The Long Shadow of the Plantation: How a Weighted Past Creates a Complicated Present

There are hundreds of plantations in the U.S. that have been repurposed for a variety of reasons. Many are museums for tourists to visit, while others have been transformed into event spaces. But how does the complicated and nuanced history influence the ways plantations are used today? On this episode of BackStory, Ed, Joanne, and Nathan explore how people are repurposing plantations and engaging with the sites’ nuanced histories.

 

1619: The Arrival of the First Africans in Virginia

Last year marked the 400th anniversary of the arrival of the first Africans to land on what would become British North America. It wasn’t the first time Africans set foot in what became the United States – they’d arrived some 100 years earlier with Spanish colonists. But 1619 looms large in American history because it marks the beginning of slavery’s development in the Virginia colony and later the entire nation.

 

Teen Activists: A History of Youth Politics and Protest

In this episode, Joanne, Brian & Ed talk about the role young people have played in American politics. They’ll look at how the desegregation movement in Virginia was sparked in part by a 16-year-old girl, how young Americans made it okay to be independent voters and thinkers in the early centuries, a 1945 student walkout against integration, and the story of a young Lakota activist who travelled to Standing Rock when she was in high school.

This episode begins with the segment “The Legend of Barbara Johns & The Moton High Strike.” In 1951, a strike considered to signal the start of the desegregation movement takes place in Farmville, Virginia. It’s leader? A 16-year-old Black girl.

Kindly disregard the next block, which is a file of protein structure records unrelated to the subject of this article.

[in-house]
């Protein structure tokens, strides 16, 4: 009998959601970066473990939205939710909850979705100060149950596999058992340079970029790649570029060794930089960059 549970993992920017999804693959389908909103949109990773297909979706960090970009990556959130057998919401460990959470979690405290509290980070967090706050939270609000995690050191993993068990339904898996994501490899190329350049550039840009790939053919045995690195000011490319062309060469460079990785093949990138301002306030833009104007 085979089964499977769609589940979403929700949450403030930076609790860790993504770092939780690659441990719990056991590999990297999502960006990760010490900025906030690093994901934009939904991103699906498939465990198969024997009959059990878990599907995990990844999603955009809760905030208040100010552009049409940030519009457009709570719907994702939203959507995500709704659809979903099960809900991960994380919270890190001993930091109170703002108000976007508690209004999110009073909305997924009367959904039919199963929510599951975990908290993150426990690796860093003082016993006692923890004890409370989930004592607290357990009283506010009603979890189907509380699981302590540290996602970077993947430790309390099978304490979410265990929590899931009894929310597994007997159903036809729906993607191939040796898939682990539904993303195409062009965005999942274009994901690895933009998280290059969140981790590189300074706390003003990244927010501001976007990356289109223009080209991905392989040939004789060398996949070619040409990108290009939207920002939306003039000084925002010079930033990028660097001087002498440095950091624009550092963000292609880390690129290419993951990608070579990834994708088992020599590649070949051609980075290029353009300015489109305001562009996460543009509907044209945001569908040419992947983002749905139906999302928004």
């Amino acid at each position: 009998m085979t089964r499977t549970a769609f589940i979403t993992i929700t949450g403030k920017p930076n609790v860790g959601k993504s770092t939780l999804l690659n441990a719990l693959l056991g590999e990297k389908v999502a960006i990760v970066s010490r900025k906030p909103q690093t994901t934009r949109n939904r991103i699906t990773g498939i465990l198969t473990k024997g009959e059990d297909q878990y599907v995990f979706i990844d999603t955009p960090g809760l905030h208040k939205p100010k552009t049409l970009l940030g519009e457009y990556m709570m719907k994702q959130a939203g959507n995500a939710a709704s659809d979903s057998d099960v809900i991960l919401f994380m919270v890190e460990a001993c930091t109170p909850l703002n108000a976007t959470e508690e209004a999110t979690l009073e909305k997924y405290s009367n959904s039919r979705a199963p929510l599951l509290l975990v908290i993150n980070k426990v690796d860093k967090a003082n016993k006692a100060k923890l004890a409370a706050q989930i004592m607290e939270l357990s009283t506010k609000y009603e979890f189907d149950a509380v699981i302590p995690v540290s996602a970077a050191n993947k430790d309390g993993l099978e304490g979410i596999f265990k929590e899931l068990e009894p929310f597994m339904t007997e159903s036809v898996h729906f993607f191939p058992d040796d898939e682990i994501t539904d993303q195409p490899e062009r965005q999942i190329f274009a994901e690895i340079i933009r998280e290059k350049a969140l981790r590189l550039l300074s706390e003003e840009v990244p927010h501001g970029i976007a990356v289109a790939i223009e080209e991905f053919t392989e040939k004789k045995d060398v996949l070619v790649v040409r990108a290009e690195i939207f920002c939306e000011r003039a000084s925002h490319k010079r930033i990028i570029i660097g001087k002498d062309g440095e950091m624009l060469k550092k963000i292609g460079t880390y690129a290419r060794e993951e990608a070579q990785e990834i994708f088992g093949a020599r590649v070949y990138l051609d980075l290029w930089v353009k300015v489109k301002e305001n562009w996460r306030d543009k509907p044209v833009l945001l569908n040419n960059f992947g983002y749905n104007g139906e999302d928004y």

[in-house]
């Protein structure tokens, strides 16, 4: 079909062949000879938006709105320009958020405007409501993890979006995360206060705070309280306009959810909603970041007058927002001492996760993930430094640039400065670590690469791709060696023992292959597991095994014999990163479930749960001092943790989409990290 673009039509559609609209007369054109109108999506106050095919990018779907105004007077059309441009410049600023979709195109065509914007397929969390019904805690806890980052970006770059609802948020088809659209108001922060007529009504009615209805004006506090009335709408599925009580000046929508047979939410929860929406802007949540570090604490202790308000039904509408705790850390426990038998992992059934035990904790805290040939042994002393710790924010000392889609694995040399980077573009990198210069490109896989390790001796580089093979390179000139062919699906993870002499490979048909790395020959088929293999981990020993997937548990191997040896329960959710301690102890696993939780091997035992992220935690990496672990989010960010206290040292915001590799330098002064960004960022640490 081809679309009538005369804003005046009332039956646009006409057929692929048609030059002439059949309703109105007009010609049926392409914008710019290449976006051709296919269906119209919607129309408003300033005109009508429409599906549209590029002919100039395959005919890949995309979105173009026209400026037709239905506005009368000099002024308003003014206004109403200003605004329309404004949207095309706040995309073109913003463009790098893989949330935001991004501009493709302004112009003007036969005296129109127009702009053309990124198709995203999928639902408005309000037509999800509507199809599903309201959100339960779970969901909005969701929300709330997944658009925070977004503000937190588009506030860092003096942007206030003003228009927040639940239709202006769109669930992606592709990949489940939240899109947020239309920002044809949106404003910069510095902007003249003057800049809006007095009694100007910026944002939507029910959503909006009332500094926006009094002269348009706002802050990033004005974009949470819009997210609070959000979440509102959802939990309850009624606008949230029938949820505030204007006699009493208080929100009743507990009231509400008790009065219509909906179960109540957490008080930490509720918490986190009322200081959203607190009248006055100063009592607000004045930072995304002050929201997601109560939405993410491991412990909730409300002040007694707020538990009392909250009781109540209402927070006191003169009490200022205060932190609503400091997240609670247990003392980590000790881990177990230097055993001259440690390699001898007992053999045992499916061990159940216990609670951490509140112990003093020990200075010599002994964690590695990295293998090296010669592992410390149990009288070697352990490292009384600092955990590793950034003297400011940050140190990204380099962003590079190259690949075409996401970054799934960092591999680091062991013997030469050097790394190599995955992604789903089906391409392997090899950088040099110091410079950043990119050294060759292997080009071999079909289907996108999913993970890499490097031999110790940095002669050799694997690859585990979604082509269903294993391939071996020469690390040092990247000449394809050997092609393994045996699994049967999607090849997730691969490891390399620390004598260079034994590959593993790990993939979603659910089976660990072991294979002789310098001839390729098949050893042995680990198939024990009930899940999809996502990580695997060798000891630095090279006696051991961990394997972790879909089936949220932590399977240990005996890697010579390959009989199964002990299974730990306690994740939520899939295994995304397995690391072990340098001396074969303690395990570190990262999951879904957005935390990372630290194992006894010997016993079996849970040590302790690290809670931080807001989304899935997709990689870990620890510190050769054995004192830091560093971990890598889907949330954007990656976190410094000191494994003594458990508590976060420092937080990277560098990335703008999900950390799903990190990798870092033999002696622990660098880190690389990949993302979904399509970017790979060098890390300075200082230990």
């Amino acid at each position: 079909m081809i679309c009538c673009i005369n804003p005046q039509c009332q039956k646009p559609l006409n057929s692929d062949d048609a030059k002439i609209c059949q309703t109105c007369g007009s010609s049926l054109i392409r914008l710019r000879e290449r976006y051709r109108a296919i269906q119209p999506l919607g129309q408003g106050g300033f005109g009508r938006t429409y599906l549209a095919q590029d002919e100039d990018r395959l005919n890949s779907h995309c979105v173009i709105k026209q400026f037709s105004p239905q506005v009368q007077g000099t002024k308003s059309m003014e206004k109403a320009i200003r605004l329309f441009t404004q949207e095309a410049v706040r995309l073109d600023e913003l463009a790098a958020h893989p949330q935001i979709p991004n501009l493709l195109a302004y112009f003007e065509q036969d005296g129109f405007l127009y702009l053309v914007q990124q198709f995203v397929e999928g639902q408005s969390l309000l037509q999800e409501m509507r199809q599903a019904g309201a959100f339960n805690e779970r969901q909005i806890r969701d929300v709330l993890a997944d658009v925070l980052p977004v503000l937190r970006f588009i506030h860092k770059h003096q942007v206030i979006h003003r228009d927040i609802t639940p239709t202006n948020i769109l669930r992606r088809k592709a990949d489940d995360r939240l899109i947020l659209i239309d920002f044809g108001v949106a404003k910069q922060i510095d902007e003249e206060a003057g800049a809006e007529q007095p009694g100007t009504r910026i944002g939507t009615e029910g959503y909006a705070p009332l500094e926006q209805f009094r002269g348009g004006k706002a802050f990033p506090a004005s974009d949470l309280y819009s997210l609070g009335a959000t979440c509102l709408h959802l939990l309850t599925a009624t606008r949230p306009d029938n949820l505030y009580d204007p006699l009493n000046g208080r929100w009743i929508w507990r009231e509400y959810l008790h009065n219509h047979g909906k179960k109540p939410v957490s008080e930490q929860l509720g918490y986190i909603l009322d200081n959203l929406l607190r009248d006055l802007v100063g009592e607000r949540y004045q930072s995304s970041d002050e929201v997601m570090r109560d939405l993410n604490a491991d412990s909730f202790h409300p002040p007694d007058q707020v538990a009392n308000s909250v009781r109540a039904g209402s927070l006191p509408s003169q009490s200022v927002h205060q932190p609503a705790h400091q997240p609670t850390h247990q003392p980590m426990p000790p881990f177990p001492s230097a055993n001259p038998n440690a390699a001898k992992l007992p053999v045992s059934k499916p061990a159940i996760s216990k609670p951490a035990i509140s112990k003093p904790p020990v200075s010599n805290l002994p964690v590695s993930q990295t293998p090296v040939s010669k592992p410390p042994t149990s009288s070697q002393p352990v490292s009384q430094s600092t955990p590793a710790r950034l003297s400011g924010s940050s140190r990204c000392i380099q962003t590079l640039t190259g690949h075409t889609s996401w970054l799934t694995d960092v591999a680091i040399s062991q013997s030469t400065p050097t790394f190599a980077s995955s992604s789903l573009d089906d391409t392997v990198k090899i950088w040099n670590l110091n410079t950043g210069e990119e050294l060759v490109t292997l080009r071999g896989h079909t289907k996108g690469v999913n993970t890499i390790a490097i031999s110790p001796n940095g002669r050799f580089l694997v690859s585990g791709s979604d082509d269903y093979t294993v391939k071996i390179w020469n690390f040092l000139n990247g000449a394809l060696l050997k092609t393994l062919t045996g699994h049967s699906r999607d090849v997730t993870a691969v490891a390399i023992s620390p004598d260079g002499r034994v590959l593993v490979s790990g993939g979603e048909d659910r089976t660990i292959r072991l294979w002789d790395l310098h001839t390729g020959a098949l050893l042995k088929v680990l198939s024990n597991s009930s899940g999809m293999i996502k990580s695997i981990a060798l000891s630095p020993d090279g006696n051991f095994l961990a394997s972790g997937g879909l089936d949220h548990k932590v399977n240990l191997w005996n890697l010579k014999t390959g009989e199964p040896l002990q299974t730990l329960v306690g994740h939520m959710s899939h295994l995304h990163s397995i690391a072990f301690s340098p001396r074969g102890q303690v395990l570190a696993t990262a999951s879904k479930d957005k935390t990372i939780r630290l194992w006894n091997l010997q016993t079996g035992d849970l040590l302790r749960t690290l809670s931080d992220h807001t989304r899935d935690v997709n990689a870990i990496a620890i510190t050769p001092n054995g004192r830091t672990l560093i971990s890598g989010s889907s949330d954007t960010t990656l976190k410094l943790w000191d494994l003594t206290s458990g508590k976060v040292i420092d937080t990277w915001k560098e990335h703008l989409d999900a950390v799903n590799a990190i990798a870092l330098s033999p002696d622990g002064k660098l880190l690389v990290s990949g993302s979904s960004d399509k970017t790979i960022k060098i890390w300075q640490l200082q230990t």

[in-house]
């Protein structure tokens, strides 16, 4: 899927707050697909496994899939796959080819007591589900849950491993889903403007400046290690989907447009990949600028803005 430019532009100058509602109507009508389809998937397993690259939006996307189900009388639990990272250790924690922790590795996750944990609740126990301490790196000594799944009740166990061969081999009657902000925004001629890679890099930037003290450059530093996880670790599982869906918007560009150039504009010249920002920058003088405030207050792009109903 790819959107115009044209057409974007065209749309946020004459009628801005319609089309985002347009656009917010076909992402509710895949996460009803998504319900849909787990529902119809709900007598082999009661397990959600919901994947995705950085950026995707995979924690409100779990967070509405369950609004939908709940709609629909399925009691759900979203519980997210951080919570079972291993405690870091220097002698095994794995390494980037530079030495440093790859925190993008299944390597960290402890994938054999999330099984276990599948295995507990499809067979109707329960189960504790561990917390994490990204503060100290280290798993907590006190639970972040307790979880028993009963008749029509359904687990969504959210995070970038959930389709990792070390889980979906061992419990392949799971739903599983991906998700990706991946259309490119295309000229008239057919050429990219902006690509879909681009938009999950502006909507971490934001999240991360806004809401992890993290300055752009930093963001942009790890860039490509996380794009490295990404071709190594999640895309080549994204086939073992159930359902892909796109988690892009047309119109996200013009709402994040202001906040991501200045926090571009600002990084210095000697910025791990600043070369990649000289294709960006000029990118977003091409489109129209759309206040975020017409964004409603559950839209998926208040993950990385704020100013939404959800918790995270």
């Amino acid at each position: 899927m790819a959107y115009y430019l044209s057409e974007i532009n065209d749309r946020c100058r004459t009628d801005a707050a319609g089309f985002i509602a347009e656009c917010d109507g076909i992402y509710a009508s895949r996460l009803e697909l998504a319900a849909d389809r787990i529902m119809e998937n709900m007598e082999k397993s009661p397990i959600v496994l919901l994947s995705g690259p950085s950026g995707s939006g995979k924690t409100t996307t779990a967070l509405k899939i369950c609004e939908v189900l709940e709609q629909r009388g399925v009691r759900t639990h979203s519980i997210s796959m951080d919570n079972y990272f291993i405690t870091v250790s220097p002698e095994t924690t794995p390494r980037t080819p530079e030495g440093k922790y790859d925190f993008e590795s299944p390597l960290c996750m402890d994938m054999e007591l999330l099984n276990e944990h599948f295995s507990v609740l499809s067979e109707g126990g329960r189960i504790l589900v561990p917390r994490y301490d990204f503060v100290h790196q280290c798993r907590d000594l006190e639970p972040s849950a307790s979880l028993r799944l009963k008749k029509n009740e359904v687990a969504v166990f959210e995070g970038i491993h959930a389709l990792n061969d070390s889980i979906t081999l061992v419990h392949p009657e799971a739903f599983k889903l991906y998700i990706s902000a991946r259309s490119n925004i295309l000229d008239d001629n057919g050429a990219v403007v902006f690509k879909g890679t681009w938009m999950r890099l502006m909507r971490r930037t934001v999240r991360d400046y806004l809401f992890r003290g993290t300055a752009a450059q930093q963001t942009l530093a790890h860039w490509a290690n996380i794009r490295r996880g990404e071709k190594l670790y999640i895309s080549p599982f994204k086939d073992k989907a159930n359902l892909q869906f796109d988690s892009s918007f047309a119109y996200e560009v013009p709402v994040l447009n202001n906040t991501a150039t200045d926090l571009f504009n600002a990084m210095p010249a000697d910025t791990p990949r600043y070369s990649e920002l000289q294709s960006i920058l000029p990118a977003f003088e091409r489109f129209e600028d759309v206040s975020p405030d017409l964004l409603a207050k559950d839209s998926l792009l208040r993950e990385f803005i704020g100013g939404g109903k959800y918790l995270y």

Close Encounters: UFOs in American History

On this week’s episode, Nathan, Brian and Ed discuss things in the sky we can’t explain – unidentified flying objects. What the heck are they? And what do they say about American history?

Listen for “Mothership Connection,” a segment that looks at the history of Afro-futurism. Aside from Barney Hill, most African-Americans describe close encounters in overwhelmingly positive terms. Historian Stephen C. Finley tells Nathan about a wholly separate and unique UFO tradition.

Skip to 24:25 for “Mothership Connection.” 

 

Death on the Assembly Line: Industrial Tragedies in American History

From explosions to pollution, tragedies have wreaked havoc on Americans and their communities throughout history. This week, BackStory considers the history of industrial disasters and how they’ve changed the nature of American capitalism.

Hear how a fire in a rural factory disproportionately effected a town’s Black residents in “The Hamlet Fire” segment. On September 3rd, 1991, a fire erupted at the Imperial Food Products chicken processing plant in Hamlet, North Carolina. The blaze and toxic smoke killed 25 people and injured dozens. Many of the employees tried to escape through the exits, but they were trapped because several of the doors were padlocked from the outside. 28 years later, Hamlet residents and former employees of the plant are still grappling with the painful memories. Producer Charlie Shelton-Ormond travels to Hamlet to learn more.

Skip to 09:45 for “The Hamlet Fire.”